“No” according to Jason Andrew in his article “Why Michael Gerber’s ‘E-Myth’ fails in the internet age”.
But for many businesses, the E-Myth is as relevant today as when it was written 40 years ago. For them, the answer is a resounding “Yes”.
So why is there such a difference in opinion? Who is correct?
According to Andrew, we are now in a creative age and age of intangible assets. Based on this observation he opens with;
“But as of late I’ve been questioning some of the principles and ‘advice’ in Gerber’s book.”
The first principle Andrew questions is that according to Michael Gerber
“The model will be operated by people with the lowest possible level of skill’’.
It appears that Andrew sees all work done today as creative and involved in intangible assets. And according to him, this needs the imagination and talents of a very small percentage of the working world. The “smart people”.
Andrew also lumps all “franchise model” companies into an industrial age category where;
“The typical industrial age business has a widget to sell and the only way to grow is to sell more widgets, at scale. The problem is that, because the widget is consistently average, produced by average people doing average tasks, the market will only accept to pay an average price. Therefore, in order to generate a profit, the only lever a manager can pull in the business machine is to manage costs.”
He neglects to consider that the proportion of business that is being done in the creative, intangible space is a tiny fraction of business. With the vast majority of business best operated with structure and systems.
In exactly the way proposed by Gerber.
With Andrew’s limited perception of the world’s work, he is correct. But that is a small percentage. What about the majority of the world?
Systems are the Glue for Consistency
Even in the age of creativity and intangible assets businesses build services or products that must be delivered. This requires defined systems with operators operating at the lowest level to perform the defined delivery tasks.
So structure and systems still dominate business work in the world today.
Andrew concludes it is unacceptable for a modern business to use the lowest skilled workers.
“Where industrial age businesses leverage a factory or ‘hard asset’ to generate revenue, today’s most valuable organisations build economic value via a different form of scalable asset that is not humans in factories.”
So what about workers at every MacDonalds, in every factory making Apple products, farmers or pilots flying the aeroplane you travel in. Some systems are highly complex and required higher levels of skill. But even in these cases, there is no point in having people who far exceed the requirements for delivering the required purpose.
Andrew goes on;
“Apple, Facebook, Tencent, Google and Netflix — are amongst the world’s most valuable companies. What do they have in common? Well, they don’t sell widgets. A core product of their business models are highly scalable, intangible assets.”
“They don’t follow a rule book because there are no rules — they are writing it as they go.”
Implying that these businesses do not need structure and systems operated by people with the lowest essential level of skill.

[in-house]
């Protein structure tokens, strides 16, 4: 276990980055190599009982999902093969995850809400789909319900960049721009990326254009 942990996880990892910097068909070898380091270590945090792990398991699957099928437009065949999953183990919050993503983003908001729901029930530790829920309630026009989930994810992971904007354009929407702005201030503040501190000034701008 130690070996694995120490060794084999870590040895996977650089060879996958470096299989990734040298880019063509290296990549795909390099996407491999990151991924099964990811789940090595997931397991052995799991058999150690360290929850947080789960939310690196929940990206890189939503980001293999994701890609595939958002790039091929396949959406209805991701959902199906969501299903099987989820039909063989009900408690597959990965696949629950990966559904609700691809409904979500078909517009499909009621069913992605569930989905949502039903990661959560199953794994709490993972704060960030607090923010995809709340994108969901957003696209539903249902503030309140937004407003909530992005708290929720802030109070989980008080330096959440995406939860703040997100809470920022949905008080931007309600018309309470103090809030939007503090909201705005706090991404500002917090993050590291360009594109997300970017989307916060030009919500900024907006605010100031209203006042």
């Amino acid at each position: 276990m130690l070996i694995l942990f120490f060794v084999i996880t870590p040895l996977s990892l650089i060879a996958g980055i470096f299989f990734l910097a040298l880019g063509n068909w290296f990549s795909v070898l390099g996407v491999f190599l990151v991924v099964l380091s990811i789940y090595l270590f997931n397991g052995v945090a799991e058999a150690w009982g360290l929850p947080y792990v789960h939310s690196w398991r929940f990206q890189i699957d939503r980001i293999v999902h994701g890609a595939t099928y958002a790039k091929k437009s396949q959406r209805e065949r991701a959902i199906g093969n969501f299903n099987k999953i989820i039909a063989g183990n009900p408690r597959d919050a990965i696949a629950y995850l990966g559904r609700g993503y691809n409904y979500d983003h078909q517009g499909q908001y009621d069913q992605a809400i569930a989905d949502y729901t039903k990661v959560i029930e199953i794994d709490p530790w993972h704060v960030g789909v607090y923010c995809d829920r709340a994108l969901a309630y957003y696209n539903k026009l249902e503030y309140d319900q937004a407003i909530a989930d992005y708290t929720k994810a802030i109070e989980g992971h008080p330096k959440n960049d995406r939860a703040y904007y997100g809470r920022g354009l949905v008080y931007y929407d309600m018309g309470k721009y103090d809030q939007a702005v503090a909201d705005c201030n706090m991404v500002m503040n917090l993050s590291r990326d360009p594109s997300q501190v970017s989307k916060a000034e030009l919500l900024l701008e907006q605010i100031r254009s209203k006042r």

While pure no rules creativity may be a tiny and valuable part of these businesses. The bulk of the operations that deliver products and services need detailed systems and procedures.
Algorithmic vs. Heuristic Work
Andrew states correctly that in the “industrial age economy, most jobs were algorithmic. A standard 9 to 5. There was always a guideline or a formula or a manual that could be followed.”
So what’s changed?
“However, this model is changing. Algorithmic work is increasingly becoming outsourced to countries where well-trained employees can produce the same kind of results for a fraction of the price.
It’s either that, or there is software to replace the need for human workers altogether. Algorithmic work is becoming obsolete.”
And so is a lot of heuristic work outsourced to the same countries!
Whether the algorithmic work is performed in a First or Third World country it is still done within a defined structure. Not just unstructured, free form heuristic creativity.
Andrew relates risk with algorithmic and heuristic work. Stating that algorithmic work is low risk and heuristic high risk. Whereas the exact opposite may be true — a system failure in an algorithmic process can be disastrous. For example the algorithmic flying of an aeroplane. Whereas the failure of a heuristic project may have little consequence — creating a new app.
Conclusion - Ignore the E-Myth at the Peril of your SMB
In summary, Andrew concludes;
“Gerber’s ‘perfect business model’ may have been perfect in an industrial age economy. But it’s not anymore. There is no such thing as ‘perfect’ if you’re doing truly meaningful, groundbreaking work.
You can make average things perfect, but they will always just be average.”
But what is “perfect”? And it is clear that even the most mundane work is impossible to execute perfectly. Defined systems are an attempt to achieve the elusive “perfection”.
In Gerber’s model, the small minority of “clever creative” people create the systems and rules. The operators use these systems and rules in an attempt to deliver consistent results.
There has always been algorithmic work and heuristic work. The relationship between the two may have changed over the years but they are still bedfellows.
So both opinions are correct but the view of Andrew is limited to a tiny part of today’s business operations and work.
So even today, the bulk of business operations will benefit from the lessons and structure proposed in The E-Myth Revisited.
Final Warning: Neglect building systems and structure in your business at your peril … without them, your products and services will be unpredictable and inconsistent. The recipe for disastrous user experiences and guaranteed to alienate customers.